People who allow me to express my own character, who give me creative writing prompts every day of my life.  

Friday, January 11, 2013

In the Sun Room

On my journey through life, where have I landed this week?

Early in the week, my wings took me across town to the home of my father for what started out as a simple lunch together.  I brought the food.  We sat in the sun room.  We ate, almost in silence.  There is nothing to talk about.  I try, but the result is a series of inane remarks that I have difficulty wordsmithing into something that will not sound too complicated or intelligent.  How many times can I comment on the weather, present past and future?  How many times can I strip all the luster out of my own life so that I don't overwhelm? How many times can I forget who I am and fight the urgent need that he has to be whoever it is he thinks I am?  Does he even know who I am?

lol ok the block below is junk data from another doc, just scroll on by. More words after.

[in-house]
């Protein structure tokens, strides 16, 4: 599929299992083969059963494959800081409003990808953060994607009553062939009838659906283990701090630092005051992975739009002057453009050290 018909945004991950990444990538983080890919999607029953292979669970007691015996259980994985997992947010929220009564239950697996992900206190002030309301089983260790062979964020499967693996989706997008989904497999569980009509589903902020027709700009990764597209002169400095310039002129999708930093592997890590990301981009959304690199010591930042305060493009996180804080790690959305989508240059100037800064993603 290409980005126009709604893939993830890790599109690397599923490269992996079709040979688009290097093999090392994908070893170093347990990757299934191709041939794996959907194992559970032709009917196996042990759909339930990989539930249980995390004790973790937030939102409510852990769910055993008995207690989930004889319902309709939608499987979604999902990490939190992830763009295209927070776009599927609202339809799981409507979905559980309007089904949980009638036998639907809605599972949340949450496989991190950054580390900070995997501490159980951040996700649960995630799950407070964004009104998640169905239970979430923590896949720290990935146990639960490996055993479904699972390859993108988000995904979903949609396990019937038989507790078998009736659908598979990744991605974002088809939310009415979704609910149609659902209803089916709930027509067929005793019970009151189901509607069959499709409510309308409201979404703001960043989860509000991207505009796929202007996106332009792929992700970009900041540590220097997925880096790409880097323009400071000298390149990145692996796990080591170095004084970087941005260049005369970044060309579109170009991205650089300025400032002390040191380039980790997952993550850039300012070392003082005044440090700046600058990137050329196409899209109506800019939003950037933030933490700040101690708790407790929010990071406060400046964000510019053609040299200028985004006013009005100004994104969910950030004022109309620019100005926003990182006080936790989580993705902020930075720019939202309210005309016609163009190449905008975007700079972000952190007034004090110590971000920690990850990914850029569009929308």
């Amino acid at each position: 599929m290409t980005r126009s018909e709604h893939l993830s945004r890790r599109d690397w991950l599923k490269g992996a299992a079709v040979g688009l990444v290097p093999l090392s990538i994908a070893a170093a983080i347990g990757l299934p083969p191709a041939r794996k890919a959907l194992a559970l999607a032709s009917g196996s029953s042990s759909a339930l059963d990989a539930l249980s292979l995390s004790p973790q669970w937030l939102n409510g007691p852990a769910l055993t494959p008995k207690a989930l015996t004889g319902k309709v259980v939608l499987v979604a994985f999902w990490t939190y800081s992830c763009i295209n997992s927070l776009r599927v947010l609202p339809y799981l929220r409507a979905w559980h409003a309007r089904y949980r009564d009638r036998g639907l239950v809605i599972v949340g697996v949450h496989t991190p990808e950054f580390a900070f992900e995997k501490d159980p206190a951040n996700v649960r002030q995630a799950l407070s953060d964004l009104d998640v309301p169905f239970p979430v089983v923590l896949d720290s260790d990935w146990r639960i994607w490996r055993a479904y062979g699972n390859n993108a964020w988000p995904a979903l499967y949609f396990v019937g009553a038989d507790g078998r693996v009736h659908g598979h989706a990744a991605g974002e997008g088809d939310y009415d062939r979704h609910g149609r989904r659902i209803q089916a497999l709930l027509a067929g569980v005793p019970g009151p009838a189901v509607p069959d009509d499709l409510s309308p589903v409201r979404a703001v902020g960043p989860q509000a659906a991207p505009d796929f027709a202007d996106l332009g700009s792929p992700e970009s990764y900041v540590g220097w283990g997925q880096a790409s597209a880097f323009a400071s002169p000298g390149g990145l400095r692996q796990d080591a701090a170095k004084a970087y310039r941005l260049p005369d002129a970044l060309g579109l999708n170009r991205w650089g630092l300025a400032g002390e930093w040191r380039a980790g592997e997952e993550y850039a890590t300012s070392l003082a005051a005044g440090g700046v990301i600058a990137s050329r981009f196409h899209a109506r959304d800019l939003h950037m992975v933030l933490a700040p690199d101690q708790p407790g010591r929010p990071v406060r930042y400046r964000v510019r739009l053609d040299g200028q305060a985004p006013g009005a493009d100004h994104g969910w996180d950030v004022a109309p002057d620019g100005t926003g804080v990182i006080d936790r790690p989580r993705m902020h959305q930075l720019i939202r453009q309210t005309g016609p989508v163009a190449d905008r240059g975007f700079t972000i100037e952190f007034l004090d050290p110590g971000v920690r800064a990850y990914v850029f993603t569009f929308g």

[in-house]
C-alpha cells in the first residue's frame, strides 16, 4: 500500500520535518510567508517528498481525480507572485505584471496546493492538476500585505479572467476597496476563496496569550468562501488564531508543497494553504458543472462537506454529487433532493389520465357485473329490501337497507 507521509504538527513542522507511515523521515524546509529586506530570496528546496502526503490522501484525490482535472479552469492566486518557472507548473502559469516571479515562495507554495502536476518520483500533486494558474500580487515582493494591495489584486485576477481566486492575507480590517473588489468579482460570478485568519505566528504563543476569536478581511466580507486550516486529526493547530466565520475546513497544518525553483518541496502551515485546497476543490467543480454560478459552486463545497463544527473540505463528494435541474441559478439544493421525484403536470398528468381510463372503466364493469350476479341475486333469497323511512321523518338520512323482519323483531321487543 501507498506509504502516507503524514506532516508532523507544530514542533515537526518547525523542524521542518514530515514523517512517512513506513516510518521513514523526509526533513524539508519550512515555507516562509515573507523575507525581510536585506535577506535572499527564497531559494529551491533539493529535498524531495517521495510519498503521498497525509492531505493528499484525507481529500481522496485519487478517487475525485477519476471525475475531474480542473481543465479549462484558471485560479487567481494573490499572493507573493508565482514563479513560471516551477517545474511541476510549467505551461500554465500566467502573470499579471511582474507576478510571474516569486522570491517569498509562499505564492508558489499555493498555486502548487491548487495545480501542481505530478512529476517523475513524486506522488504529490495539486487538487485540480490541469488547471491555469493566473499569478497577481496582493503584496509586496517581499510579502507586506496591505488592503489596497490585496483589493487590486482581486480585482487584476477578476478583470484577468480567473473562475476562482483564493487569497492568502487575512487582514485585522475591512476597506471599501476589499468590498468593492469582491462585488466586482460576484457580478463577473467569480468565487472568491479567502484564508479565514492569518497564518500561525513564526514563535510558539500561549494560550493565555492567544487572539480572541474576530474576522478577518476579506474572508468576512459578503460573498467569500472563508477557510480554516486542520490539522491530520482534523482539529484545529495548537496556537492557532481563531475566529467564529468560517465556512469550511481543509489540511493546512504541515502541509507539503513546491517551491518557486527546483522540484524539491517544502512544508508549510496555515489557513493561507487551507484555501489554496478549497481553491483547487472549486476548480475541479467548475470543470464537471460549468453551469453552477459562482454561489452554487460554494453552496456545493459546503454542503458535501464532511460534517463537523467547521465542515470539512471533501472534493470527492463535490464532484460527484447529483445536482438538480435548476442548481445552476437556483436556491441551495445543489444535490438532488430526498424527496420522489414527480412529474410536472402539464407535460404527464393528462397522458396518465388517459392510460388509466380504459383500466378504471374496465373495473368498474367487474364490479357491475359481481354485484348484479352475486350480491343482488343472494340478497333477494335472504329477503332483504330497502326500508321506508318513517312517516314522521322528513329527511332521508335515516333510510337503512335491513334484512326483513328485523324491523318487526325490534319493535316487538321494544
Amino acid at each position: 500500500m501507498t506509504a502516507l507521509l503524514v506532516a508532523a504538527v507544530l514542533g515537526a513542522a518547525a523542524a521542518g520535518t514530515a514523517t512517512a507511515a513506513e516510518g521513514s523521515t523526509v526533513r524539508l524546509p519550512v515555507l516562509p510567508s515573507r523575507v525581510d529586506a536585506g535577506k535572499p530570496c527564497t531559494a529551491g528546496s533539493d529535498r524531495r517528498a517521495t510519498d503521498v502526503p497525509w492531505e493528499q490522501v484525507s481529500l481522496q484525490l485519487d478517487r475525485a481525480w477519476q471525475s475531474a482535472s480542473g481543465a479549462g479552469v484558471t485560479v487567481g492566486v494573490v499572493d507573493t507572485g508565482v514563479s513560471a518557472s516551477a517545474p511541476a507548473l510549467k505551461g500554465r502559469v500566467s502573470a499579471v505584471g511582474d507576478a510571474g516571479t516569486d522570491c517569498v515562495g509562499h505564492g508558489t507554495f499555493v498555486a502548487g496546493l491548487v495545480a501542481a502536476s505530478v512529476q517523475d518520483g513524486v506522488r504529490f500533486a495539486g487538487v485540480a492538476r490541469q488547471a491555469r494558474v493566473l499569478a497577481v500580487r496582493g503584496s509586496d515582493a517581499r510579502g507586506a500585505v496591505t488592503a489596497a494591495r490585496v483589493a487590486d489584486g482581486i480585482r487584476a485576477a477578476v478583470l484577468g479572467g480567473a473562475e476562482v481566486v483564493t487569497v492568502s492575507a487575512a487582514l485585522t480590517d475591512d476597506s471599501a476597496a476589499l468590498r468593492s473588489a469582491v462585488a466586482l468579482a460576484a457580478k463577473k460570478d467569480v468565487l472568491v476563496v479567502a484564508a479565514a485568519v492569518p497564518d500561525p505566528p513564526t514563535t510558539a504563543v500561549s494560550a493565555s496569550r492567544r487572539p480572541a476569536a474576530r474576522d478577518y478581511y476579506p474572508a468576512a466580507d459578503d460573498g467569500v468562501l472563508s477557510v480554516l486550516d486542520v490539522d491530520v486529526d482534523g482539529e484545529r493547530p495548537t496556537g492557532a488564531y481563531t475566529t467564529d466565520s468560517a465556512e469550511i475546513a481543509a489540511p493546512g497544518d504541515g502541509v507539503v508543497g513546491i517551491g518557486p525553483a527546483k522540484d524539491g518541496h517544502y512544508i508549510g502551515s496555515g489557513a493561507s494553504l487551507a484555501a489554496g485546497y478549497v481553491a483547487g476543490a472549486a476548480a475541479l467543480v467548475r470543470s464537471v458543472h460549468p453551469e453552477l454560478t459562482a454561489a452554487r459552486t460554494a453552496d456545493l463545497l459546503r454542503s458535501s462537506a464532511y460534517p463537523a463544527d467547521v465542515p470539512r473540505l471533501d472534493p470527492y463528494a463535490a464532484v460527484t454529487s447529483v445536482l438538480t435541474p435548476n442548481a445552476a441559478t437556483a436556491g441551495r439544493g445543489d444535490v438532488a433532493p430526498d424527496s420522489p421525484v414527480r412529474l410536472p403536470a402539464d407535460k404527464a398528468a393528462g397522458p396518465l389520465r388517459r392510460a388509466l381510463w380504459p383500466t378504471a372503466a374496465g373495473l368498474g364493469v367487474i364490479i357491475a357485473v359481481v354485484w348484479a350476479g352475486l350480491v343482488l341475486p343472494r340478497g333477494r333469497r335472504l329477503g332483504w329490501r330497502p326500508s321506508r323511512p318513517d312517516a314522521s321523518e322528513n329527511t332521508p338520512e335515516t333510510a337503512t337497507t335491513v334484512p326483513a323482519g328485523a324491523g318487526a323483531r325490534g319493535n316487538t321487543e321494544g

I try to make conversation, try to convey the compassion that I truly do feel.  Try to let him know that it is okay to miss Mom, that he does not have to be scared, that it's okay to be confused and need some help when you are ninety one and alone, without the person who guided your every move and sat with you in your sun room for three meals a day, every day, for all those years.

But, he only sees what he wants to see, hears what he wants to hear and fears what he fears the most, the lack of his independence, a one-way ticket to a death house, a nursing home.  His biggest fear. He sees me as the threat.  He's afraid that he will slip up, that I will notice that he is slipping.